Rob: Dual-cure ink and varnish sets, which cure when exposed to either a mercury or LED source, are increasingly available. Separate formulation sets were an early barrier to LED adoption. Using a dual-cure formulation eases the transition by eliminating this hurdle and reducing the number of SKUs. This saves time and cost and reduces uncertainty. 

6. What are your thoughts on transitioning with and acquiring individual parts (LED head, power supply, cooling) vs. turning to a supplier that provides an integrated solution? 

Rob: When you buy a car, you do not expect to choose a Ford engine, a Chevrolet gearbox and a BMW chassis and put them together yourself. This is because the car manufacturer designs, integrates and tests all components to work together and is the expert at doing so. The same principles apply to curing systems. A UV LED system is about far more than just the lamp head assembly. The long-term reliability and fitness for use is just as much the result of the power supply, the controls, the cooling system and the mechanical integration.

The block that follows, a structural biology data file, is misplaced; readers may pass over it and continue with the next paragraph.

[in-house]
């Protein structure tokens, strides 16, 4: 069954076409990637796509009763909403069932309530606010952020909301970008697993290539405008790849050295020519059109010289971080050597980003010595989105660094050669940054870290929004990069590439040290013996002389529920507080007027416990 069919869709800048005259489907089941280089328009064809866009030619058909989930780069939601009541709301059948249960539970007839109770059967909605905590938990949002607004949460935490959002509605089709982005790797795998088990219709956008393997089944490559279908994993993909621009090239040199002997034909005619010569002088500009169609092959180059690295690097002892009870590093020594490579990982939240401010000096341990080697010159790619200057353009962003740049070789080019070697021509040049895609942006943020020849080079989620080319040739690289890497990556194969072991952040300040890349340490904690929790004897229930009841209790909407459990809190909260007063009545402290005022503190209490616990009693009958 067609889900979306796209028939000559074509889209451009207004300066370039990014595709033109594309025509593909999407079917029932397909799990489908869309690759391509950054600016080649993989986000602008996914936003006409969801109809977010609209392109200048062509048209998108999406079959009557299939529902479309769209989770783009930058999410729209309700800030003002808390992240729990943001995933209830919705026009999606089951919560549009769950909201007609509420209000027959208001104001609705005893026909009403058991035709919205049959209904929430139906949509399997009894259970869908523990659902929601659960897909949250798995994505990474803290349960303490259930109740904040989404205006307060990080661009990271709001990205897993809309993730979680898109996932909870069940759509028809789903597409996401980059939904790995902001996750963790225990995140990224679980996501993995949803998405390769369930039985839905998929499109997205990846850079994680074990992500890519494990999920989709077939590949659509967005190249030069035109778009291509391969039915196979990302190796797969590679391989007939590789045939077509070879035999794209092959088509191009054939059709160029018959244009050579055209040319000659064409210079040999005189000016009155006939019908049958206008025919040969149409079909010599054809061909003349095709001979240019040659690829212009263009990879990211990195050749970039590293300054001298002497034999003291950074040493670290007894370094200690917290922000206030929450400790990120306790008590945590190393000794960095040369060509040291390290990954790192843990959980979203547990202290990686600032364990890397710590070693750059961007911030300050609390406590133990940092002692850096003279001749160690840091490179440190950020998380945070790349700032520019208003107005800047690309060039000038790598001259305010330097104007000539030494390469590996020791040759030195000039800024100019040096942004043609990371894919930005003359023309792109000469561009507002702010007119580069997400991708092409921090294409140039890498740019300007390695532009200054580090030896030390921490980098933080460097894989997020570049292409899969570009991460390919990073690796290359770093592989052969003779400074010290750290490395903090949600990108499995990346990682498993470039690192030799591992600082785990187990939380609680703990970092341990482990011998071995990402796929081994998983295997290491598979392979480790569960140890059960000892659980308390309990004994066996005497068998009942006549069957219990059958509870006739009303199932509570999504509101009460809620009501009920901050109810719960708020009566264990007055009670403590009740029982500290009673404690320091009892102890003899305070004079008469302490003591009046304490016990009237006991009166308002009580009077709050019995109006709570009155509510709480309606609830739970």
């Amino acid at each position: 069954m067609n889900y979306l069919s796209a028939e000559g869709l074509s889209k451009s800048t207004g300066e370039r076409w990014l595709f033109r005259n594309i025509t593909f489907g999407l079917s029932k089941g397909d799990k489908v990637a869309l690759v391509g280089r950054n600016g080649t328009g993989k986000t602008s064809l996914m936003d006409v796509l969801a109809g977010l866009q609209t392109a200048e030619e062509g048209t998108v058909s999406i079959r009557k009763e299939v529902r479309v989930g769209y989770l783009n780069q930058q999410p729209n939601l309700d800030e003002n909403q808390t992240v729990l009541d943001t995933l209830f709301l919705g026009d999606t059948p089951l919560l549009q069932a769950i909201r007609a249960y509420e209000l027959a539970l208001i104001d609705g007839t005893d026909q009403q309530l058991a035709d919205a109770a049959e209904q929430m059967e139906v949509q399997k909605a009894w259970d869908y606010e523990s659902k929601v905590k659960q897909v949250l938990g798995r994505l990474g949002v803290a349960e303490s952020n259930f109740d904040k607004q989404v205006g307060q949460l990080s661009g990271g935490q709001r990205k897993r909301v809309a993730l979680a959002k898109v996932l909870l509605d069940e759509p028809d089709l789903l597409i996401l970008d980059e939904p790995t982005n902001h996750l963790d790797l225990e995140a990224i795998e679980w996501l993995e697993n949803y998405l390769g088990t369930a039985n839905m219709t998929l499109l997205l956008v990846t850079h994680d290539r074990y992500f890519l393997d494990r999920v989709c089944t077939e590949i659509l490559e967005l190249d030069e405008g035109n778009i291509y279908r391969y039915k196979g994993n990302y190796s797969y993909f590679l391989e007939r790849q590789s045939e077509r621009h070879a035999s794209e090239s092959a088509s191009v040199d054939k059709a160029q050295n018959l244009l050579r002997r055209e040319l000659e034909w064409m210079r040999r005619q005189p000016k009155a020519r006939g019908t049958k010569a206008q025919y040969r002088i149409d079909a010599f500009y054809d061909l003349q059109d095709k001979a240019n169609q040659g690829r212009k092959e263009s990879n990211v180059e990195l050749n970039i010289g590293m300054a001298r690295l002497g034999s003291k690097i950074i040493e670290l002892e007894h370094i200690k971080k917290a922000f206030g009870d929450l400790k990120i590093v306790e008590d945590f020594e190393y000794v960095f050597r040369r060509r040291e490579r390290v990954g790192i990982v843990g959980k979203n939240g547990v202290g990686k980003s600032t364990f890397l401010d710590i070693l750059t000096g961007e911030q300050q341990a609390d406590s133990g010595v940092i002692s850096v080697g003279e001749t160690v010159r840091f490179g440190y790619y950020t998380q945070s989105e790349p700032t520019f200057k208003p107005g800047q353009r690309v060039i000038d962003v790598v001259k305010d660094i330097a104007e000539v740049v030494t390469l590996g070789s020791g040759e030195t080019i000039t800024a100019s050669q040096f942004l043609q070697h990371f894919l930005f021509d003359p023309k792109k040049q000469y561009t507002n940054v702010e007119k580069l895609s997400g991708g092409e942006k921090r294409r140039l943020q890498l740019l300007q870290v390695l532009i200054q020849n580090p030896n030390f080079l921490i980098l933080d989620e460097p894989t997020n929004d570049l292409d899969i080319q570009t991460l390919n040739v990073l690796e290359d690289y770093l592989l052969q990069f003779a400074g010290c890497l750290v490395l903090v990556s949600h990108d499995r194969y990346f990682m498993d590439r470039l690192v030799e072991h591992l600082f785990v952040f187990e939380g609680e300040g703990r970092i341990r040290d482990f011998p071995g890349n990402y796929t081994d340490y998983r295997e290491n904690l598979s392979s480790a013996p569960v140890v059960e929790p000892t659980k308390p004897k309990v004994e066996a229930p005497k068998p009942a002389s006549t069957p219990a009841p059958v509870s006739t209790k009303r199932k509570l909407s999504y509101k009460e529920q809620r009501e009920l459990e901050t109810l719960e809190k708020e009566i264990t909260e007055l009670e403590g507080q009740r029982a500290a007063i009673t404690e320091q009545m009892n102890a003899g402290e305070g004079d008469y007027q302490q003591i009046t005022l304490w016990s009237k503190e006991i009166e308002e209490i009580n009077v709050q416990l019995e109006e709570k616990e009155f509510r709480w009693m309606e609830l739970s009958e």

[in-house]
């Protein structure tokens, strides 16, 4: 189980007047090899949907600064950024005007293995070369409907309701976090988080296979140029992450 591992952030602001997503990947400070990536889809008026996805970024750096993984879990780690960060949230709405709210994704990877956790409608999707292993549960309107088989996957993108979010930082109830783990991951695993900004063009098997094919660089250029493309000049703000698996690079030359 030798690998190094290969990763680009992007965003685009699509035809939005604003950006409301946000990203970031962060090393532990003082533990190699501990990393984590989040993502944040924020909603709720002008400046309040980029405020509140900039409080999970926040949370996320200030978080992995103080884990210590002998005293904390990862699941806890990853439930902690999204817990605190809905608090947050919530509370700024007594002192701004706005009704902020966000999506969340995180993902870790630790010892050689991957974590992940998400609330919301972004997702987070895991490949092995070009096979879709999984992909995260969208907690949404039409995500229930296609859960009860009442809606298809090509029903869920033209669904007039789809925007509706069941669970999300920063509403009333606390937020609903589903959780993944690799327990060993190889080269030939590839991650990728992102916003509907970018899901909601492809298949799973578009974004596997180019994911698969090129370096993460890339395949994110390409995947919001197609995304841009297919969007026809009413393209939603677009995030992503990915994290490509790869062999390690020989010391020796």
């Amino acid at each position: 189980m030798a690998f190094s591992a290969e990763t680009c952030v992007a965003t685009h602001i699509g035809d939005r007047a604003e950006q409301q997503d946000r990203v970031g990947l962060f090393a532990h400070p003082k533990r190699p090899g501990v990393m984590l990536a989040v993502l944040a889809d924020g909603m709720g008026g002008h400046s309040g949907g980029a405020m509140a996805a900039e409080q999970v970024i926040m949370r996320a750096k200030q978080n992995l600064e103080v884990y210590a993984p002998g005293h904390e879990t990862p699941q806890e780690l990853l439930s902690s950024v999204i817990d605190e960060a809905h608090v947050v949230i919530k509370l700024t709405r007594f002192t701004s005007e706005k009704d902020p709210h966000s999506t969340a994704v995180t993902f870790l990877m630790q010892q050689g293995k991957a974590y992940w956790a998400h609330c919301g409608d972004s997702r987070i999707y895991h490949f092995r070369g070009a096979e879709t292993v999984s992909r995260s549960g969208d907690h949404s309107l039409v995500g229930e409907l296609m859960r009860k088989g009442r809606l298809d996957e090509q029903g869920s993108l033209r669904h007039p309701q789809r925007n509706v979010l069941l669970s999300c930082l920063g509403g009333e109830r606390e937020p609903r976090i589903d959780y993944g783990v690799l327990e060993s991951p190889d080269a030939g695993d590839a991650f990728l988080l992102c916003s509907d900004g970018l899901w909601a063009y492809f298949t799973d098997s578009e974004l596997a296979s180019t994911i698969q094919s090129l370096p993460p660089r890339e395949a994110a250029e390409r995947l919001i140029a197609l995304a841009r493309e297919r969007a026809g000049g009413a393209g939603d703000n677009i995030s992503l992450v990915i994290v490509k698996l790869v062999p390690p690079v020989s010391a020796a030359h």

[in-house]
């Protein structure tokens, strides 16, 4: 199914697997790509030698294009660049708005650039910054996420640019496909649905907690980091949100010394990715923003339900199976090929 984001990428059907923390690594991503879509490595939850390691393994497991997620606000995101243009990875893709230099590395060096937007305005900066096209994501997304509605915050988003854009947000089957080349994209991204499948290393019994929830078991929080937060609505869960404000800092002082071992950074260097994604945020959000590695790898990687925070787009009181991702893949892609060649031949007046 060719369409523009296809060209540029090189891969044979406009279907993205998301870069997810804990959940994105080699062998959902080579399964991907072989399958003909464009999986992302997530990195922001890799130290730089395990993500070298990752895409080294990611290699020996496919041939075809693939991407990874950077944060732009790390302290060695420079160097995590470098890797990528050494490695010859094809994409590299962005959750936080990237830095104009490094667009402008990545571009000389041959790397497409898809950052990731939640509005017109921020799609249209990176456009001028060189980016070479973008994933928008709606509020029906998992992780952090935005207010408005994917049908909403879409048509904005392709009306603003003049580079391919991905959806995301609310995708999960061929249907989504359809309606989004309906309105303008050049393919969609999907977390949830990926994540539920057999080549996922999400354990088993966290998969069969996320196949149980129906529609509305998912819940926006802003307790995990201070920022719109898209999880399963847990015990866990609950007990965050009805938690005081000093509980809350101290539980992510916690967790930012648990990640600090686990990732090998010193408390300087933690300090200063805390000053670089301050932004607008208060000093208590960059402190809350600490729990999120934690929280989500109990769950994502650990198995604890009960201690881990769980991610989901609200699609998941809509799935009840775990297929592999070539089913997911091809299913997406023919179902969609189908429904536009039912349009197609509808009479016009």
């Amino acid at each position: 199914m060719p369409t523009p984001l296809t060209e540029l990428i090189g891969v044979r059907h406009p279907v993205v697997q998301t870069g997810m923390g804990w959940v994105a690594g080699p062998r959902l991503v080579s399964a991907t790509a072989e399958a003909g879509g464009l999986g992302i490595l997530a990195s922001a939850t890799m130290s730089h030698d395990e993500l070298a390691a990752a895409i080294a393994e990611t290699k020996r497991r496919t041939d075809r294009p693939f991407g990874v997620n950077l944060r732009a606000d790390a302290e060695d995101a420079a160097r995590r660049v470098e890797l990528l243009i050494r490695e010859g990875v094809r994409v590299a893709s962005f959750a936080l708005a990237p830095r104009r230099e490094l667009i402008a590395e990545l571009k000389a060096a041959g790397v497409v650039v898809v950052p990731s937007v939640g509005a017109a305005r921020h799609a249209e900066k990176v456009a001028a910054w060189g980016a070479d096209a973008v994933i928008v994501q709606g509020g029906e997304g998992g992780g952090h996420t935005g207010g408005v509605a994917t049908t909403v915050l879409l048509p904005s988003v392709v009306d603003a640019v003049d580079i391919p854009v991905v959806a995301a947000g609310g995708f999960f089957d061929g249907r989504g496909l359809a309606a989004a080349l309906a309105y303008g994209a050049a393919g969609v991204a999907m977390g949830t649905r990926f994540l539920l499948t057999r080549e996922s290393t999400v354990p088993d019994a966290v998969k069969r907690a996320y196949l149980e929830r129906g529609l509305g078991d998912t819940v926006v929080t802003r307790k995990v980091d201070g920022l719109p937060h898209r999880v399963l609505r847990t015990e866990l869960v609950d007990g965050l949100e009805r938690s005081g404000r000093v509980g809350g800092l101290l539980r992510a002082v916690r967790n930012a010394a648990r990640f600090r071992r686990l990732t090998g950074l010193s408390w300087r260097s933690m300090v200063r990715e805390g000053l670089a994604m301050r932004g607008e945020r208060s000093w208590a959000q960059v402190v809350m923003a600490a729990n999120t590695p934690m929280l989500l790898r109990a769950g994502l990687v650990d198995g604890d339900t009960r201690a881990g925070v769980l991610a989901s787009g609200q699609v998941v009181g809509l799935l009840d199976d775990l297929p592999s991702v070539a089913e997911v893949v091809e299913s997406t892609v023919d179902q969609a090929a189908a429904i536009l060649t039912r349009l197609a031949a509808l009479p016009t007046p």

7. What questions need to be asked of formulators? 

Jennifer: Start discussions with your incumbent suppliers. For existing mercury lines, it is important to determine how many of the formulations currently being used are available in an LED or dual-cure equivalent. Areas that are still in various stages of development include low-migration offerings; functional coatings, such as silicone release, hardcoats, topcoats and surface coats; and formulations designed to adjust coefficient of friction (COF) surface properties. How active and committed is your incumbent supplier to developing LED offerings that are not yet off-the-shelf? End users should clearly communicate specific requirements and anticipated demand early in the conversation. The adage of the squeaky wheel gets the grease holds true even here.